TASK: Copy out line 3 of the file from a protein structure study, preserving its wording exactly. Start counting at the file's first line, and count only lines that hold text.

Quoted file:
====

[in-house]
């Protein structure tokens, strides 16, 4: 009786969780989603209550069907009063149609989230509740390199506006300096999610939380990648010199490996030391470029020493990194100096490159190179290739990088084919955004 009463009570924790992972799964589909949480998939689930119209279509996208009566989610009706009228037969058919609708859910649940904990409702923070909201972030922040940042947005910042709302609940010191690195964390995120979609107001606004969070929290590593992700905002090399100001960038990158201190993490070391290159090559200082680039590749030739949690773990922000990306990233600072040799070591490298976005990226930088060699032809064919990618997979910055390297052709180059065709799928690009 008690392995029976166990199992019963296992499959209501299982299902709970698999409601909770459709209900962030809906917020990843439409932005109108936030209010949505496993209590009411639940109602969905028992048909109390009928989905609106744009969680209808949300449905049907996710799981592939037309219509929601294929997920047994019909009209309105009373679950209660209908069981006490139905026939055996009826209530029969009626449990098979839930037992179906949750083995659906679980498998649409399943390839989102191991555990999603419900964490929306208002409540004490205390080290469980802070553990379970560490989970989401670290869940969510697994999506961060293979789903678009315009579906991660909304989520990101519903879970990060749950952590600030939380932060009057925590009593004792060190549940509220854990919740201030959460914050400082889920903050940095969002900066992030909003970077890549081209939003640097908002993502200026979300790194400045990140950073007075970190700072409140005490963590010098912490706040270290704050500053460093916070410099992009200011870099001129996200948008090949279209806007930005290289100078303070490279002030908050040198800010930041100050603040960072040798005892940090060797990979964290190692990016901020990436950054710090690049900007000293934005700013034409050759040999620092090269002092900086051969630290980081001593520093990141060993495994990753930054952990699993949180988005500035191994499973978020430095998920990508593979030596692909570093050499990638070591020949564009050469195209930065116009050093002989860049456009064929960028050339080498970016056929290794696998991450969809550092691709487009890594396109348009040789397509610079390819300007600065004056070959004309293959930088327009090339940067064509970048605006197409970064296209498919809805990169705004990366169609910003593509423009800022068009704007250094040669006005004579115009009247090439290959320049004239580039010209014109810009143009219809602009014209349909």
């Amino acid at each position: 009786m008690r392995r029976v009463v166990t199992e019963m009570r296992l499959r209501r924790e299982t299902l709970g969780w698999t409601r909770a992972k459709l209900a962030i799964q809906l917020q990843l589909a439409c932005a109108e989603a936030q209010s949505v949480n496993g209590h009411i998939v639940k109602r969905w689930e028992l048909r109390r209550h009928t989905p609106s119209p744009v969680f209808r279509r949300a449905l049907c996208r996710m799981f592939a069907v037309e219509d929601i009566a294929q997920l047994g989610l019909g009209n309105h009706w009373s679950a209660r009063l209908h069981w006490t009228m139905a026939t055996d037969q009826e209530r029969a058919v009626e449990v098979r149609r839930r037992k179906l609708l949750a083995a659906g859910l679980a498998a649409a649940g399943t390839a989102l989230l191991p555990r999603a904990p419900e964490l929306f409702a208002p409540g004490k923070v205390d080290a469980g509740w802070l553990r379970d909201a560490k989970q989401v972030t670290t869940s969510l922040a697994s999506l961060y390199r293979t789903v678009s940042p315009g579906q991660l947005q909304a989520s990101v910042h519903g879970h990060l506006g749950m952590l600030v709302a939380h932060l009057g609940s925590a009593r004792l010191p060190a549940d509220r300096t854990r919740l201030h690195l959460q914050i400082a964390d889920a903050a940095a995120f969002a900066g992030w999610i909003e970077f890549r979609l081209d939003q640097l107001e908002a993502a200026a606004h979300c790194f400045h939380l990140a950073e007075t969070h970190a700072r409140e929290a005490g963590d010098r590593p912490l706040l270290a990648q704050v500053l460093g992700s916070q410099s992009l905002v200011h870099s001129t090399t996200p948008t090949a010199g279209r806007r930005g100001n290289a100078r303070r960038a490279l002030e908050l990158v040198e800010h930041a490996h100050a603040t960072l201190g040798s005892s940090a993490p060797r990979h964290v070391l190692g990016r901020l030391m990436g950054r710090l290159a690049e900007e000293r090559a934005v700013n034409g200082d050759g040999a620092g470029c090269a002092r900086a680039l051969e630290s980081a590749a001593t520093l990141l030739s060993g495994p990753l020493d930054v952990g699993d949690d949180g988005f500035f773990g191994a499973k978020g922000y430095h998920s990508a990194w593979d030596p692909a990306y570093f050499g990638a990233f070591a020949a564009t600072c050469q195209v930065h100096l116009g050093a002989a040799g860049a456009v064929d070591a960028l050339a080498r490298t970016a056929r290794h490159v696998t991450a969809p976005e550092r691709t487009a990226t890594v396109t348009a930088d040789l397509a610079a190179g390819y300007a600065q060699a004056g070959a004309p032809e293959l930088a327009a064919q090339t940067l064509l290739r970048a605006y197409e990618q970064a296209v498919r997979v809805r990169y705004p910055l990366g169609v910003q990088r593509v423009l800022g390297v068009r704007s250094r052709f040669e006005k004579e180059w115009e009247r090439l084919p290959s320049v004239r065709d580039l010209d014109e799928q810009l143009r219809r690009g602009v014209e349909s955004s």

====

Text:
């Amino acid at each position: 009786m008690r392995r029976v009463v166990t199992e019963m009570r296992l499959r209501r924790e299982t299902l709970g969780w698999t409601r909770a992972k459709l209900a962030i799964q809906l917020q990843l589909a439409c932005a109108e989603a936030q209010s949505v949480n496993g209590h009411i998939v639940k109602r969905w689930e028992l048909r109390r209550h009928t989905p609106s119209p744009v969680f209808r279509r949300a449905l049907c996208r996710m799981f592939a069907v037309e219509d929601i009566a294929q997920l047994g989610l019909g009209n309105h009706w009373s679950a209660r009063l209908h069981w006490t009228m139905a026939t055996d037969q009826e209530r029969a058919v009626e449990v098979r149609r839930r037992k179906l609708l949750a083995a659906g859910l679980a498998a649409a649940g399943t390839a989102l989230l191991p555990r999603a904990p419900e964490l929306f409702a208002p409540g004490k923070v205390d080290a469980g509740w802070l553990r379970d909201a560490k989970q989401v972030t670290t869940s969510l922040a697994s999506l961060y390199r293979t789903v678009s940042p315009g579906q991660l947005q909304a989520s990101v910042h519903g879970h990060l506006g749950m952590l600030v709302a939380h932060l009057g609940s925590a009593r004792l010191p060190a549940d509220r300096t854990r919740l201030h690195l959460q914050i400082a964390d889920a903050a940095a995120f969002a900066g992030w999610i909003e970077f890549r979609l081209d939003q640097l107001e908002a993502a200026a606004h979300c790194f400045h939380l990140a950073e007075t969070h970190a700072r409140e929290a005490g963590d010098r590593p912490l706040l270290a990648q704050v500053l460093g992700s916070q410099s992009l905002v200011h870099s001129t090399t996200p948008t090949a010199g279209r806007r930005g100001n290289a100078r303070r960038a490279l002030e908050l990158v040198e800010h930041a490996h100050a603040t960072l201190g040798s005892s940090a993490p060797r990979h964290v070391l190692g990016r901020l030391m990436g950054r710090l290159a690049e900007e000293r090559a934005v700013n034409g200082d050759g040999a620092g470029c090269a002092r900086a680039l051969e630290s980081a590749a001593t520093l990141l030739s060993g495994p990753l020493d930054v952990g699993d949690d949180g988005f500035f773990g191994a499973k978020g922000y430095h998920s990508a990194w593979d030596p692909a990306y570093f050499g990638a990233f070591a020949a564009t600072c050469q195209v930065h100096l116009g050093a002989a040799g860049a456009v064929d070591a960028l050339a080498r490298t970016a056929r290794h490159v696998t991450a969809p976005e550092r691709t487009a990226t890594v396109t348009a930088d040789l397509a610079a190179g390819y300007a600065q060699a004056g070959a004309p032809e293959l930088a327009a064919q090339t940067l064509l290739r970048a605006y197409e990618q970064a296209v498919r997979v809805r990169y705004p910055l990366g169609v910003q990088r593509v423009l800022g390297v068009r704007s250094r052709f040669e006005k004579e180059w115009e009247r090439l084919p290959s320049v004239r065709d580039l010209d014109e799928q810009l143009r219809r690009g602009v014209e349909s955004s």